Starting in the spring, special safety and compliance inspections by the Mine Safety and Health Administration will focus on some of the standards that may have the greatest impact on reducing accidents and death in mining. Even though mine fatalities fell to near record lows last year, data from the past decade shows more focus is needed. According to MSHA, 609 miners lost their lives in workplace accidents from 2001 through 2010. Violations associated with eight coal standards contributed to 58 deaths during this period, while violations associated with six metal and nonmetal standards contributed to 47 deaths.
This week, MSHA launched the third phase campaign designed to strengthen efforts to prevent mining fatalities. “Rules to Live By III: Preventing Common Mining Deaths” focuses on 14 safety standards, each chosen because related violations contributed to at least five mining accidents and at least five deaths during last decade. The first phase of “Rules to Live By” began one year ago.
Beginning April 1, MSHA will focus more attention on these 14 standards with enhanced enforcement efforts, increased scrutiny for related violations, and instructions to inspectors for more carefully evaluating gravity and negligence.
Here are the standards under the microscope for this phase of the “Rules to Live By” program:
Coal Mining Standards
-75.362(a)(1) on-shift examination
-77.404(a) machinery and equipment; operation and maintenance
-77.405(b) performing work from a raised position; safeguards
-77.1000 highwalls, pits and spoil banks; plans
-77.1605(b) loading and haulage equipment; installations
-77.1606(a) loading and haulage equipment; inspection and maintenance
-77.1607(b) loading and haulage equipment; operation
-77.1713(a) daily inspection of surface coal mine; certified person; reports of inspection
Metal and Nonmetals Standards
-46.7(a) new task training
-56.3130 wall, bank and slope stability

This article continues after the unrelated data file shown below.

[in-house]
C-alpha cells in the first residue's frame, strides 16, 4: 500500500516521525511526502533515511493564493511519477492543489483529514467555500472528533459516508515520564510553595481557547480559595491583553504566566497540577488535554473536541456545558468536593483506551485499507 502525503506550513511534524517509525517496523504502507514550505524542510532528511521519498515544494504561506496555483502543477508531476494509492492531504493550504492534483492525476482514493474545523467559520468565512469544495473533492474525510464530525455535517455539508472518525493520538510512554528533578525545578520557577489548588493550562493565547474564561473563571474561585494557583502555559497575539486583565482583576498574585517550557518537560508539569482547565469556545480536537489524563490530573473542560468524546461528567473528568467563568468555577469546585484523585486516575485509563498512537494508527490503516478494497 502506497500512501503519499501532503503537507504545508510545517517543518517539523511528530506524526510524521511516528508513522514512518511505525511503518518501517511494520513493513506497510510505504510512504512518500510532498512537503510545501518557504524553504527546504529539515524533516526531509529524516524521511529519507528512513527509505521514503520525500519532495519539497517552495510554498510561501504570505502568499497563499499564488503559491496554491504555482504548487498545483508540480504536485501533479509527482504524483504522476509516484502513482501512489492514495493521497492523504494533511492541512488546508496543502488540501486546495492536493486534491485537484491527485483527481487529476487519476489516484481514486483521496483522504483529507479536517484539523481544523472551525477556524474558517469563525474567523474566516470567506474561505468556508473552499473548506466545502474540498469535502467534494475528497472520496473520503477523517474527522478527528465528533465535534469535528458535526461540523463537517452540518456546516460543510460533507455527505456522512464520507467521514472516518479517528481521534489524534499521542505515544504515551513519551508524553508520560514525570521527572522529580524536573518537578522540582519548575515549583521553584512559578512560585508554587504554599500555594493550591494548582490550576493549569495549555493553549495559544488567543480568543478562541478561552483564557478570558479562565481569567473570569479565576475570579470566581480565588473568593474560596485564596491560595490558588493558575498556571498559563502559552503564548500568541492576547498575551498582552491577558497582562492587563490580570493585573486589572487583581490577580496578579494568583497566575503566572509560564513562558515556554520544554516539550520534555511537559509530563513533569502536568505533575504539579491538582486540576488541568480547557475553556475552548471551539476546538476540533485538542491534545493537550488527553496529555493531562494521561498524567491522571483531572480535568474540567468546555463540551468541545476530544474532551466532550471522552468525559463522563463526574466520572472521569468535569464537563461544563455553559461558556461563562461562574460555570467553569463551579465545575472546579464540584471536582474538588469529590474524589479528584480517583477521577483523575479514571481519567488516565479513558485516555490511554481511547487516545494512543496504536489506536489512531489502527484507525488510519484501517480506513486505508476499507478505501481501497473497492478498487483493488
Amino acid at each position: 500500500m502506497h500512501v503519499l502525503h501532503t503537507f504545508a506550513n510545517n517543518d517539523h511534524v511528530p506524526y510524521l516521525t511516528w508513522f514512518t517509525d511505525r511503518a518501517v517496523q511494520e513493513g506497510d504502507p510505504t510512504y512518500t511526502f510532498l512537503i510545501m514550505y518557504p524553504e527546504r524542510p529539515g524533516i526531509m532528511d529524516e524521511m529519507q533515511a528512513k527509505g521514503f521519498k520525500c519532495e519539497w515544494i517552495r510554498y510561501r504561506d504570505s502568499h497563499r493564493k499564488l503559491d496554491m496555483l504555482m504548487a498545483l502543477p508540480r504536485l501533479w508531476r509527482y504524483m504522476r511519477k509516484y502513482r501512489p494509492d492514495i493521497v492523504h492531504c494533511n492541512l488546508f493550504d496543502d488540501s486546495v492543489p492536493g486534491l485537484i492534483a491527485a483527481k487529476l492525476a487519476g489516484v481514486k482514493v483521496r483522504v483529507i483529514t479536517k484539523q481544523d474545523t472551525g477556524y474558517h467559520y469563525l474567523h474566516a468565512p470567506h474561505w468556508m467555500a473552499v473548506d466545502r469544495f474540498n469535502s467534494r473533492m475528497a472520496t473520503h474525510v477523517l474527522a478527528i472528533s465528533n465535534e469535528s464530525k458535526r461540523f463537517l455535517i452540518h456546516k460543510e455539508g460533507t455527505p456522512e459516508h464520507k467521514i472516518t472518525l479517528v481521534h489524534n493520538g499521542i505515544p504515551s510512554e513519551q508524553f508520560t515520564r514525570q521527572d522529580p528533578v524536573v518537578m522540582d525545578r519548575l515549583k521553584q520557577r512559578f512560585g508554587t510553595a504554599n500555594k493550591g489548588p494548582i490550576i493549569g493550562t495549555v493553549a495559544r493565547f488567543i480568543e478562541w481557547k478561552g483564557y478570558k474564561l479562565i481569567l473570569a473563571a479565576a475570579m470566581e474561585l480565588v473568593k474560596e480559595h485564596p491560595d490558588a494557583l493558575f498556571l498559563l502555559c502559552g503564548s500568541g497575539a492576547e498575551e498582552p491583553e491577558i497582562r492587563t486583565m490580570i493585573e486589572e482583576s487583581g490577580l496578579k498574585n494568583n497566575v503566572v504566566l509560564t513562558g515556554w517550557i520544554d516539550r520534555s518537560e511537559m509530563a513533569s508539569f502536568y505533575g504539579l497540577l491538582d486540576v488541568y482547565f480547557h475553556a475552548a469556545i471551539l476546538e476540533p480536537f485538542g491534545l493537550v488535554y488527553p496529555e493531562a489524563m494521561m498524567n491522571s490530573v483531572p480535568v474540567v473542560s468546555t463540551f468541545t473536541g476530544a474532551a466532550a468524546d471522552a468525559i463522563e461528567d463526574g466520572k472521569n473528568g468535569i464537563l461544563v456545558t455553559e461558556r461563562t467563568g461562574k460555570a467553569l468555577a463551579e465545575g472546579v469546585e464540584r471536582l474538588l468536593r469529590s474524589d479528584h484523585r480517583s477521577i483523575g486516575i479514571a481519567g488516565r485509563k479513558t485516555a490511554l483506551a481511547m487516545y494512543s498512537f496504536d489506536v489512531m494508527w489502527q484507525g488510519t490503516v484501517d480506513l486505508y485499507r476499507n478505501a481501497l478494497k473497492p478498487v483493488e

-56.3200 correction of hazardous conditions
-56.15020 life jackets and belts
-56.14100(b) safety defects; examination, correction and records
-57.14100(b) safety defects; examination, correction and records
MSHA inspectors will be receiving online training to promote consistency in enforcement activity across the agency. The agency will also provide mine operators with program and resource information, and it will be reaching out to engage miners and their representatives during the course of MSHA inspections to disseminate appropriate compliance assistance materials, including engineering suggestions, safety target materials packages and other resources.
“In 2011, mining deaths fell to the second lowest annual total on record – a testament to the commitment of miners, mine operators, miners’ representatives, labor and industry organizations, state agencies and grantees, members of the mining community and MSHA,” said Main. “While the mining community achieved near-record low numbers of mining deaths in the United States and has seen a significant decline in fatal mining accidents during the past 10 years, too many miners still lose their lives in preventable accidents. The loss of even one miner causes devastation and pain to the victim’s family, friends and co-workers.”
For more information, you can check MSHA’s “Rules to Live By” page here.